Chicago The American Dental Association's
"National Advocacy Initiative" to reduce
dental amalgam in wastewater launched today is a step
forward, but nearly toothless, say health and
environmental groups (see
the press release).
- The ADA
Initiative and accompanying back
up report by Environ is based on flawed
assumptions that dental mercury pollution is not a
"significant" problem and that installation
of amalgam separators by dentists is cost-prohibitive
and not necessary.
- "There is much 'fuzzy science'
and doublespeak in the ADA's 'Initiative'--which
should more appropriately be called
'Impediment'," said Charles Brown, Esq., of
Consumers for Dental Choice. "The upshot is that
ADA recommends doing little more than what the law
requires." The Environ report's cost analysis for
capturing dental mercury--estimated at between $45,000
to $141,000 per pound--is wildly off-base, compared to
real life examples in dental clinics in both the US
and Canada, say the groups. "I am surprised that
the ADA would stand behind such wildly erroneous cost
estimates for capturing dental mercury, when their own
scientists have recently evaluated amalgam
separators," said Bender. "Based on the
latest government estimates, the average cost for
dental clinics to operate amalgam separators is about
$60 per month, with a one time upfront cost of between
$1,000 to $1,500 to purchase an amalgam separator. How
that equates to over $40,000 to capture a pound of
dental mercury is beyond me." Read the full MPP
analysis of the Environ Report.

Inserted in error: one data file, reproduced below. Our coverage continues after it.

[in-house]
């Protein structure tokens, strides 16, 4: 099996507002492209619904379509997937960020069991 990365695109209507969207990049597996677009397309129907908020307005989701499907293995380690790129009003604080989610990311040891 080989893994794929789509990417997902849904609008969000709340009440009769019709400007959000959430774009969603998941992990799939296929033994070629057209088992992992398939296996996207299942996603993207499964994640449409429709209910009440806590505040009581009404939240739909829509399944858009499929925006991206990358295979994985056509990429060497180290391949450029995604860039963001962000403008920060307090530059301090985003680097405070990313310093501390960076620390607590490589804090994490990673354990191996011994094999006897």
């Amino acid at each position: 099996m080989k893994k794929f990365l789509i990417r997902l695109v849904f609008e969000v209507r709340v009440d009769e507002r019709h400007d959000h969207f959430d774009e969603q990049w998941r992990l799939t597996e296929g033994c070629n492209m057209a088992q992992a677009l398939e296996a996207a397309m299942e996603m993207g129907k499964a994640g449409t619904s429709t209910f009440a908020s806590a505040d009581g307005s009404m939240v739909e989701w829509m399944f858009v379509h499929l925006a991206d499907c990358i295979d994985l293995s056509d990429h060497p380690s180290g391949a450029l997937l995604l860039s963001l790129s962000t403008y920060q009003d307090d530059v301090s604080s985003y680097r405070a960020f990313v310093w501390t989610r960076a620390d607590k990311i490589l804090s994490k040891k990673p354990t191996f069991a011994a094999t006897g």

Statement: Dental Amalgam in Dental Office Wastewater
The American Dental Association (ADA)
and its members are committed to providing the best
possible health care in an environmentally responsible
manner. Since the early 1980's, the ADA has advocated for
the proper handling and recycling of amalgam tooth-filling
wastes from dental offices.
In addition, the ADA developed a
comprehensive action plan that addresses amalgam in dental
office wastewater, including an assessment of the release
of mercury from dental offices, educational activities for
dental office personnel and the effectiveness of current
amalgam reduction technology. The plan is being
implemented now, starting with the scientific assessments
on which all ADA policy is based.
In the meantime, the ADA has evaluated
the efficiency of commercially available amalgam
separators, a dental office device that filters amalgam
particles from wastewater. The results of that study were
published in the May 2002 issue of The Journal of the
American Dental Association as a guide to ADA members.
The ADA is aware that some waste amalgam
particles generated during the placement and removal of
amalgam restorations (fillings) end up in dental office
wastewater. However, a 1996 study found that when amalgam
particles were subjected to simulated wastewater treatment
processes, no soluble mercury was detected, even at a
concentration of one part per billion.
Nonetheless, dentists around the
country, with leadership from organized dentistry, are
increasingly adopting a best management practices approach
to environmental issues.
The ADA does not endorse any single
pretreatment source reduction method but believes that any
reduction method should consider factors specific to a
dental office. In addition, the ADA will continue to
evaluate new reduction technology as it becomes available
and actively address the issue of amalgam in dental
Page Updated: December 21, 2002